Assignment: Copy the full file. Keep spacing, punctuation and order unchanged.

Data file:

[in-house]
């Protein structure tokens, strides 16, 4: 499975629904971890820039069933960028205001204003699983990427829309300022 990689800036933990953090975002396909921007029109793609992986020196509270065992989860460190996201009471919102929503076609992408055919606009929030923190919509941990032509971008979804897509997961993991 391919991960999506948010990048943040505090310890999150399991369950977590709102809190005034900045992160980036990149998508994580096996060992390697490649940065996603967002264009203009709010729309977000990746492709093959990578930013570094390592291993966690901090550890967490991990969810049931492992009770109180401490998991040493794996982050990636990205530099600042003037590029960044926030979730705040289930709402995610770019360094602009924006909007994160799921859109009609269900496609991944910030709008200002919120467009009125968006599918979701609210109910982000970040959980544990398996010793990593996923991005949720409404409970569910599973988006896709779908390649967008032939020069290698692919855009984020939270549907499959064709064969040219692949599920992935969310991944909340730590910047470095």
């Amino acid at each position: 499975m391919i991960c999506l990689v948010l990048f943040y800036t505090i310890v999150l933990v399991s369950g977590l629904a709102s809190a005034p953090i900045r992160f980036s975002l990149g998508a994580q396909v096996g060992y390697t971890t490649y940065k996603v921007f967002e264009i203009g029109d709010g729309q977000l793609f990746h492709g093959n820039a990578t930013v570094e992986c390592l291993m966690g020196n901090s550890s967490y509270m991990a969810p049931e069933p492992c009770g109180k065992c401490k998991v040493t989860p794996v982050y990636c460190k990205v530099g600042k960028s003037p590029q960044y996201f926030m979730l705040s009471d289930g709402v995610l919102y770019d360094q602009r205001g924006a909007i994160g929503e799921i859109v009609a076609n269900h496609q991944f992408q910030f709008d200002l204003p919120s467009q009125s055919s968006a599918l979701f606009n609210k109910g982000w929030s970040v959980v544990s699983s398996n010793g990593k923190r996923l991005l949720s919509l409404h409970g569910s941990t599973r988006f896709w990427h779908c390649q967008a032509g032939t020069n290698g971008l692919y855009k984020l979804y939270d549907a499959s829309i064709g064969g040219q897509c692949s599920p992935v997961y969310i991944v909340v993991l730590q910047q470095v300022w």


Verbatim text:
[in-house]
């Protein structure tokens, strides 16, 4: 499975629904971890820039069933960028205001204003699983990427829309300022 990689800036933990953090975002396909921007029109793609992986020196509270065992989860460190996201009471919102929503076609992408055919606009929030923190919509941990032509971008979804897509997961993991 391919991960999506948010990048943040505090310890999150399991369950977590709102809190005034900045992160980036990149998508994580096996060992390697490649940065996603967002264009203009709010729309977000990746492709093959990578930013570094390592291993966690901090550890967490991990969810049931492992009770109180401490998991040493794996982050990636990205530099600042003037590029960044926030979730705040289930709402995610770019360094602009924006909007994160799921859109009609269900496609991944910030709008200002919120467009009125968006599918979701609210109910982000970040959980544990398996010793990593996923991005949720409404409970569910599973988006896709779908390649967008032939020069290698692919855009984020939270549907499959064709064969040219692949599920992935969310991944909340730590910047470095």
């Amino acid at each position: 499975m391919i991960c999506l990689v948010l990048f943040y800036t505090i310890v999150l933990v399991s369950g977590l629904a709102s809190a005034p953090i900045r992160f980036s975002l990149g998508a994580q396909v096996g060992y390697t971890t490649y940065k996603v921007f967002e264009i203009g029109d709010g729309q977000l793609f990746h492709g093959n820039a990578t930013v570094e992986c390592l291993m966690g020196n901090s550890s967490y509270m991990a969810p049931e069933p492992c009770g109180k065992c401490k998991v040493t989860p794996v982050y990636c460190k990205v530099g600042k960028s003037p590029q960044y996201f926030m979730l705040s009471d289930g709402v995610l919102y770019d360094q602009r205001g924006a909007i994160g929503e799921i859109v009609a076609n269900h496609q991944f992408q910030f709008d200002l204003p919120s467009q009125s055919s968006a599918l979701f606009n609210k109910g982000w929030s970040v959980v544990s699983s398996n010793g990593k923190r996923l991005l949720s919509l409404h409970g569910s941990t599973r988006f896709w990427h779908c390649q967008a032509g032939t020069n290698g971008l692919y855009k984020l979804y939270d549907a499959s829309i064709g064969g040219q897509c692949s599920p992935v997961y969310i991944v909340v993991l730590q910047q470095v300022w």